Analysts say investors think Alcoa, Inc., is on the comeback trail. Shares have risen about 51 percent in the last six months.
Fourth-quarter earnings, reported on Jan. 10, jumped on higher sales to a range of businesses, from aerospace to commercial construction.
It was the third consecutive quarterly profit for the aluminum manufacturing giant, which appears to have turned the corner after recording losses in 2008 and 2009 because of the recession. The company expects business to continue to improve, forecasting a 12 percent increase in global aluminum demand this year.
Alcoa, which has operations in Blount County, said sales will improve in most of its markets, as the global aluminum supply shrinks. That should support higher prices. It also expects higher costs for energy and currency exchange rates.
Alcoa sees its strongest gains coming in the automotive sector, where sales are forecast to grow as much as 11 percent over 2010. Last week U.S. carmakers reported sales picked up in the final months of 2010 and they expect them to keep rising this year.
“We are now accelerating as the market picks up,” Chairman and CEO Klaus Kleinfeld said of Alcoa’s customers on a conference call. “And we have pretty ambitious targets in pretty much (all) of our major segments.”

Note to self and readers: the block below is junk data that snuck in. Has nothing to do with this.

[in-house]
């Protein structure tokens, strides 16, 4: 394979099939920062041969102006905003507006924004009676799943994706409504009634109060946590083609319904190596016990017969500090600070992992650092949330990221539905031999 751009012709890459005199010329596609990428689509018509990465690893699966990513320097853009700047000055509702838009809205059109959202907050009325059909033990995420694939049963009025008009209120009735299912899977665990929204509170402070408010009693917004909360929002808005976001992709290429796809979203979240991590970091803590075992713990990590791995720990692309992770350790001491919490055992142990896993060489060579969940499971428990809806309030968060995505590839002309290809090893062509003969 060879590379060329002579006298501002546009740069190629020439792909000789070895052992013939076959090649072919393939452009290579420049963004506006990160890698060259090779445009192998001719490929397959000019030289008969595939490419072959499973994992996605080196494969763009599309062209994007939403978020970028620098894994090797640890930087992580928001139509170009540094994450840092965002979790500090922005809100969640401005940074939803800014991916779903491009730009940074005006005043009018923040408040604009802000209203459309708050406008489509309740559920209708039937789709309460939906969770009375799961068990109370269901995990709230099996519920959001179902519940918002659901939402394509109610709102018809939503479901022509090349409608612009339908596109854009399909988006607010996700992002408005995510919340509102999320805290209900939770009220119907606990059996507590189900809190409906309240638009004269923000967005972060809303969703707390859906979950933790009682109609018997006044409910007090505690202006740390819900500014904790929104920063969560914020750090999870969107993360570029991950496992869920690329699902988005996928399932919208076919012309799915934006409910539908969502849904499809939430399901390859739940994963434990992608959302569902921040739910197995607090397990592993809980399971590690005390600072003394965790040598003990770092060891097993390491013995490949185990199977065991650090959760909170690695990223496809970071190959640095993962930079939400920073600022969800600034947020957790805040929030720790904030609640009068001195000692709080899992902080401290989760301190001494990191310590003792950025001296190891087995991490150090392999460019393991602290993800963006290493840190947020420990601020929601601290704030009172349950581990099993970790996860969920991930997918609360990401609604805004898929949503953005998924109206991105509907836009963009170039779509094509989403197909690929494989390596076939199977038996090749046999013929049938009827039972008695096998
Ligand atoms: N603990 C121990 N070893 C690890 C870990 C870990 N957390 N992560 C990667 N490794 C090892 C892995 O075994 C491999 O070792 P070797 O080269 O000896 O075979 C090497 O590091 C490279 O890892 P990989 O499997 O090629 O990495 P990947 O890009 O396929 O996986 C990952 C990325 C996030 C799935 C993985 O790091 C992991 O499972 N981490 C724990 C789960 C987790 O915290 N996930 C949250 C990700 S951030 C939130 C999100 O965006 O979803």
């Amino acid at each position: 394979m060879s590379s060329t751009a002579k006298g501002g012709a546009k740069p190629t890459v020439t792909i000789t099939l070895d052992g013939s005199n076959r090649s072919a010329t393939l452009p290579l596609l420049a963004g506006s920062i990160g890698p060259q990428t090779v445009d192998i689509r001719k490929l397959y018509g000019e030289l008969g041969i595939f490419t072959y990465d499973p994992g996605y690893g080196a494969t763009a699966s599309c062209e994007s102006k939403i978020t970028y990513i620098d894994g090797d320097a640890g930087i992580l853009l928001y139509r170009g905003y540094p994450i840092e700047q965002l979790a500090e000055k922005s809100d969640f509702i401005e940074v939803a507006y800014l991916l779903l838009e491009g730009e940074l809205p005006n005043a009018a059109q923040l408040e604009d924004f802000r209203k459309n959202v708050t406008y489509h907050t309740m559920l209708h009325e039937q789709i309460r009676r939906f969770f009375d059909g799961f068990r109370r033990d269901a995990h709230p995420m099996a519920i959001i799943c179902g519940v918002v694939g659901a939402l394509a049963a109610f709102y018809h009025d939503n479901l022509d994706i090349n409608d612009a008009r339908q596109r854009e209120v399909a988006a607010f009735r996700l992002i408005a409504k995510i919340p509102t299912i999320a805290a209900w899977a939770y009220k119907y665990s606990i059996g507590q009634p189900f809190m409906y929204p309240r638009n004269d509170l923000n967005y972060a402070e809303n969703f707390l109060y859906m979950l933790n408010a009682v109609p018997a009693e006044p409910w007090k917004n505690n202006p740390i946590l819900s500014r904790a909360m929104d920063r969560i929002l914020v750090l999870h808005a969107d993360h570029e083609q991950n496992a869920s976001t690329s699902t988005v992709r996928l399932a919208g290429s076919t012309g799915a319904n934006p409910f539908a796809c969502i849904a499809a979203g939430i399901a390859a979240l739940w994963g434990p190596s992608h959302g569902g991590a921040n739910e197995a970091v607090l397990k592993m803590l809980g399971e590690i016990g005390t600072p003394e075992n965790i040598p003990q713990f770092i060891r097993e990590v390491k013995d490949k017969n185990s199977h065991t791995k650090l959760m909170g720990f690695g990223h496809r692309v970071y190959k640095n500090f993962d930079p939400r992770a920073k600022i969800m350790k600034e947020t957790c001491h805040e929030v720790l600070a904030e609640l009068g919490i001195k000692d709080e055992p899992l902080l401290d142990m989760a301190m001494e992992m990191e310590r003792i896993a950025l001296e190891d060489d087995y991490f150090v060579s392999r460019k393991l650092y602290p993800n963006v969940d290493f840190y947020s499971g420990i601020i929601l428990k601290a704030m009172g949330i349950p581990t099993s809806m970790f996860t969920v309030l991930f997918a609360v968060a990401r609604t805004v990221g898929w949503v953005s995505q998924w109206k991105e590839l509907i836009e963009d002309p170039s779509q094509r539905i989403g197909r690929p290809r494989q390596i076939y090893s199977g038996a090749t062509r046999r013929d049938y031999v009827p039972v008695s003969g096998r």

Kleinfeld also sees opportunities for products in which aluminum can be substituted for higher-priced copper, such as building facades, battery cables and consumer electronics like smartphones and laptop computers.
Alcoa reported net income of $258 million, or 24 cents a share, for the October-December quarter, compared with a net loss of $277 million, or 28 cents a share in the same period of 2009.
The most recent results include a $35 million one-time gain for special items, including restructuring issues and income tax benefits.
Revenue rose 4 percent to $5.65 billion from $5.43 billion a year ago.
The results topped analysts’ forecasts for earnings of 18 cents per share, according to FactSet.
Alcoa said fourth-quarter sales improved in key markets; including aerospace, commercial construction, industrial gas turbines and distribution. It also benefited from higher aluminum prices, which rose about 13 percent from the third quarter.
For the year, Alcoa reported net income of $254 million, or 25 cents a share, compared to a net loss of $1.15 billion, or $1.23 a share in 2009.
Revenue rose to $21 billion from $18.4 billion.
Alcoa’s performance reflects broader economic trends, because its products reach a range of businesses. Its customer base includes automobile, trucking and aircraft companies, consumer products and construction. Nearly 80 percent of its sales are in the U.S. and Europe.
Argus Research analyst Bill Selesky said the company should continue to show improvement as long as the economy gets stronger. “They’re making a big turnaround here,” he said.
Alcoa struggled as demand dried up in the recession and metal prices plummeted. The company cut jobs and capacity at its plants. Now Alcoa plans to restart some operations at three U.S. smelters this year, creating 260 jobs to be filled either by recalling laid-off workers or new hiring. The company says it has no plans to increase capacity beyond that.